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What was your worst experience with a programming language?

Oliviel Valdez
software engineering, front end lover, javascript enthusiastic, conference volunteer, code kiddo.
・1 min read

My worst experience with a programming language was C the reason why C was like a nightmare for me was that is not an easy language not for beginners back in that time my first experience with a language was Python and jump to something of the level of C for a beginner is not a friendly choice.

When we code we do analogies about the knowledge we have about other languages so when we code in a new language we thought in our mind oh that's the way they manage this because is better for that and in the day of the journey we learn new things with that experience, but we know C doesn't have the abstraction of the modern programming languages because the kind of task the language manage like low-level stuff and OS requirements in the past I didn't know this so was hard for me coding in that language.

What was your worst experience with a programming language? leave your comments below.

Discussion (13)

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ForFer

Scala. Had to do a college assignment, and decided to do it in Scala in order to learn it (options were Scala, and Python, and I already knew some of the later), and it was a huge mistake, not because I didn't like it, but because I quite didn't fully grasp how it worked, so it took me a lot of time to fix stupid mistakes, that hindered my progress, which was a luxury I couldn't afford :(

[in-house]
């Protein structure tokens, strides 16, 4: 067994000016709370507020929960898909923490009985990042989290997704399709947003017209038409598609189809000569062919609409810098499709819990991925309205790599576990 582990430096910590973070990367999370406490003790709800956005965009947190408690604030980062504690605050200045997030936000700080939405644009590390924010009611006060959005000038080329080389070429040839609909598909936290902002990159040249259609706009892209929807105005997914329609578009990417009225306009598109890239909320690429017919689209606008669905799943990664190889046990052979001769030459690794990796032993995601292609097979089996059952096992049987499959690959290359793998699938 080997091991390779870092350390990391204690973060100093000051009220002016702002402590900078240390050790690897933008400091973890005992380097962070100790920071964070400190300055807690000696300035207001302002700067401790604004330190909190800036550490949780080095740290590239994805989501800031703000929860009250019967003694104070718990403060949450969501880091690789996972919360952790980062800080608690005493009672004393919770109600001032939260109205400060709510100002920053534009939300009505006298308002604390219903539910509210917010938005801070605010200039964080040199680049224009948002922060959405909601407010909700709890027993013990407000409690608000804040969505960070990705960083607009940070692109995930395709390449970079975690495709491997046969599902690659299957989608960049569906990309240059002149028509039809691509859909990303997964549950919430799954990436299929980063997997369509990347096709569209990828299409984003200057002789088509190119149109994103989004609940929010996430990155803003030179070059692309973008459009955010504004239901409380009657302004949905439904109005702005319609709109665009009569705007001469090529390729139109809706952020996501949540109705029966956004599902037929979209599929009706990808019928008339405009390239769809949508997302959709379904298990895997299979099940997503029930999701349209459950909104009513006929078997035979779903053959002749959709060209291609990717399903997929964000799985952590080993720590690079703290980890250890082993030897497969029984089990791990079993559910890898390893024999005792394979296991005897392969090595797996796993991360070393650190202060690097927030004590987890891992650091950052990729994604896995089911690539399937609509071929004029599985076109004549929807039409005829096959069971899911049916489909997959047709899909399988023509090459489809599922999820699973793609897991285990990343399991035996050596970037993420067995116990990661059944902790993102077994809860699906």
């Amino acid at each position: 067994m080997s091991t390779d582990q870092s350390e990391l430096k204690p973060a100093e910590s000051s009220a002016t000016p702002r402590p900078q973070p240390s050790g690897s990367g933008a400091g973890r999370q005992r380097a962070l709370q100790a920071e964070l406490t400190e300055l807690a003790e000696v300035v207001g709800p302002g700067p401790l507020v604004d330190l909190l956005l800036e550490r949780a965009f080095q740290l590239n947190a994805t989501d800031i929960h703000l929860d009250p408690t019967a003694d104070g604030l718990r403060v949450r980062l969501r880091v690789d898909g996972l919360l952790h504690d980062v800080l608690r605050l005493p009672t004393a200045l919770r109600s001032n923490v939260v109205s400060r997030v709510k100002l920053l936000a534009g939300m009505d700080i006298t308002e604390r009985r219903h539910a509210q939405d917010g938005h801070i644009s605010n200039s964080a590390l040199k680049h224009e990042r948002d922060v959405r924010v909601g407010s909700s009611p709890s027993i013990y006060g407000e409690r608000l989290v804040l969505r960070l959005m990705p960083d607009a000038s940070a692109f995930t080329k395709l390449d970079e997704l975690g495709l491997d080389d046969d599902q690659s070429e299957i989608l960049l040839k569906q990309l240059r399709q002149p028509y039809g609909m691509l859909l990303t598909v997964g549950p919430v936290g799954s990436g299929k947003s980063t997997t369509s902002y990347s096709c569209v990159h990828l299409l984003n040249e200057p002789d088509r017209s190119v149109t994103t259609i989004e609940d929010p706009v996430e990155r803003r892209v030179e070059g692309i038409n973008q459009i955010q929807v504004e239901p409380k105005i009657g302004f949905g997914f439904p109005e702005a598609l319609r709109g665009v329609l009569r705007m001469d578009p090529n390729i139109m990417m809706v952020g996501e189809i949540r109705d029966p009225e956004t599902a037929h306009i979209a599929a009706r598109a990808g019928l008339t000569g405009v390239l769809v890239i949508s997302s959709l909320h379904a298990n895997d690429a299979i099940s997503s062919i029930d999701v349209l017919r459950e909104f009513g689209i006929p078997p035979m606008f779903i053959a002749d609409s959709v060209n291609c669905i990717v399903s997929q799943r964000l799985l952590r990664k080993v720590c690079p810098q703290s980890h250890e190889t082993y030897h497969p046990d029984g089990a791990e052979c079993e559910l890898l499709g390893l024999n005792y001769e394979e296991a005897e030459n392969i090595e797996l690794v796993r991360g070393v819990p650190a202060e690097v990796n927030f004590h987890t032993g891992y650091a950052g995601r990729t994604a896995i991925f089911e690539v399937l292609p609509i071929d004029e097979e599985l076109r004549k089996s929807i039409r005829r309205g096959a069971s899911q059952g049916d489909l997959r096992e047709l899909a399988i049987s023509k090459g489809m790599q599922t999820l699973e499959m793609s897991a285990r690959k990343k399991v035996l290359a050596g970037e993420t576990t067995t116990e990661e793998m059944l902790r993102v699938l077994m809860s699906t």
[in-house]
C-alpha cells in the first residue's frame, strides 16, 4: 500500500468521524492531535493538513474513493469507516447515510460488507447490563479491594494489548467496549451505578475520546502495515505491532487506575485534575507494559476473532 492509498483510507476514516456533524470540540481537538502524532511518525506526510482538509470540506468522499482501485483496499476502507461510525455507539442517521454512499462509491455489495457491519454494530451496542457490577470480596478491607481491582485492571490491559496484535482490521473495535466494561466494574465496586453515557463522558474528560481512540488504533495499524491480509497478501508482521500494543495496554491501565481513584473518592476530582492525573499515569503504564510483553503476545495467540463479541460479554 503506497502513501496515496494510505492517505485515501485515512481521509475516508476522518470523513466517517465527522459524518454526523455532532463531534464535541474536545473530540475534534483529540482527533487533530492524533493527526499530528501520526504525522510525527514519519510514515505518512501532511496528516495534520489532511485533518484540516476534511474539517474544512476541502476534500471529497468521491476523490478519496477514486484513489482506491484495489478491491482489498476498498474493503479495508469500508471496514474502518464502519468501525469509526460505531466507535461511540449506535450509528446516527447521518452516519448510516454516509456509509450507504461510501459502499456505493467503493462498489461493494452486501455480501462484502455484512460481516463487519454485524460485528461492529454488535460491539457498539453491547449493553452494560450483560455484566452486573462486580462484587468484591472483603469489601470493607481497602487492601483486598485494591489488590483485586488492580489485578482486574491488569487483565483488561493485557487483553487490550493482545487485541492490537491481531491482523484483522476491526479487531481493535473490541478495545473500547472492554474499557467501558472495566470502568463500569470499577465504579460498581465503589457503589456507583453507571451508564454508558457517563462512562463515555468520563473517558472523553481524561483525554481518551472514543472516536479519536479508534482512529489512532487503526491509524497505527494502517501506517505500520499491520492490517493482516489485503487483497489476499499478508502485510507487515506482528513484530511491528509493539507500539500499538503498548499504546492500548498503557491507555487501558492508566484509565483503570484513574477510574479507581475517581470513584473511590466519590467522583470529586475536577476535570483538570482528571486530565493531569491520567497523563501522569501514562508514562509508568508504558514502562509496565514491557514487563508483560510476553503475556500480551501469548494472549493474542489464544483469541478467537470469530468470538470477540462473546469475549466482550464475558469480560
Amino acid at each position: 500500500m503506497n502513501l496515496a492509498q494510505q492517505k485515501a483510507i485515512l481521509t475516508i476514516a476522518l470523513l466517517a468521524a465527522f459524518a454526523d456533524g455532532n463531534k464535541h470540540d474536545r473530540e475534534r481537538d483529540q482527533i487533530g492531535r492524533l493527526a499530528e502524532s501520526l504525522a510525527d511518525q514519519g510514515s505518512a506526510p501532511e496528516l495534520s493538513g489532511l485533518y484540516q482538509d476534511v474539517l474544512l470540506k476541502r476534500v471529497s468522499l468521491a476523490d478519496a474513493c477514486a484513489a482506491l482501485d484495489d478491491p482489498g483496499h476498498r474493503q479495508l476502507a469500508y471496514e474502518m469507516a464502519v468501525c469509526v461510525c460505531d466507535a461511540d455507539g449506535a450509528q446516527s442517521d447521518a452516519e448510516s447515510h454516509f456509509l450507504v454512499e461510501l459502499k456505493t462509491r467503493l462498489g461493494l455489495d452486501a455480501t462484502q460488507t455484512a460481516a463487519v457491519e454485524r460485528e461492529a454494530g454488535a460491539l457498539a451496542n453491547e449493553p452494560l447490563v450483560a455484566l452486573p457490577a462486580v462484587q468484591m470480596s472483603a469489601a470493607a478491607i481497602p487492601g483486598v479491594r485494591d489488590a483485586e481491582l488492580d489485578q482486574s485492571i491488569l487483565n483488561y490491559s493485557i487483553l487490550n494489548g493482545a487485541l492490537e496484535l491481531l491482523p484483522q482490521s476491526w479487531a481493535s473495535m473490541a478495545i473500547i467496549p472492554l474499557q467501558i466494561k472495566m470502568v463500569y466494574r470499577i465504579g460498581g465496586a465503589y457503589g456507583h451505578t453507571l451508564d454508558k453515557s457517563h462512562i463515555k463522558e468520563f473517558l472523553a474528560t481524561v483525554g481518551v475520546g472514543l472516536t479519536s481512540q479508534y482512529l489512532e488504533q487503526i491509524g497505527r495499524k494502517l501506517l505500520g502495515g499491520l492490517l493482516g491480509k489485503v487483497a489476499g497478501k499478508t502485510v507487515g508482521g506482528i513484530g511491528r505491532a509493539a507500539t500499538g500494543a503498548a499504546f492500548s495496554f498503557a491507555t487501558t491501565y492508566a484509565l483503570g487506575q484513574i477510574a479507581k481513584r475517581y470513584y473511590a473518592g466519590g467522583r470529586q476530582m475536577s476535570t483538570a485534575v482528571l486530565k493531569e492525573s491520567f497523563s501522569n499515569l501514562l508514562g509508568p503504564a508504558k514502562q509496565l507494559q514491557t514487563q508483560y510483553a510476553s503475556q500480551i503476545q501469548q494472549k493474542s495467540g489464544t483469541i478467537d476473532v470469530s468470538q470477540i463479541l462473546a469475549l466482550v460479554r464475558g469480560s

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leob • Edited

Good one ... I've never used Scala, but I worked with a guy who was 'forced' to use it at one of his previous employers, and he said that not only Scala sucked but all of his colleagues there who used it sucked as well, it seemed to promote an uber-nerdy culture of "how can we do this in the most arcane and complicated way" - their usage of Scala meant that they were solving the most trivial and braindead problems in the most complex way possible. As said I haven't used it myself but I saw some Scala syntax (type definitions) and quickly decided that this wasn't for me ...

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ForFer

I don't necessarily think that Scala sucks, because it's actually very powerful and, as far as I know, used in some computationally heavy tasks, but my problem was that every learning source assumed I had far more knowledge about the language and about functional programming, which was not my case... But it's a future project to really learn, just to not be beaten by a programming language!

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leob

I have no hands on experience with Scala, my post was mainly based on the ex-colleague's experiences. I do believe however that it's one of the more complex programming languages, the type system is complicated and very arcane. It's also not a pure FP language, it's an OO/FP hybrid, two paradigms in one, that's probably not making it any easier. Some bigger companies love it though, apparently it isn't the worst choice if you want a 'corporate' job.

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Frank Carr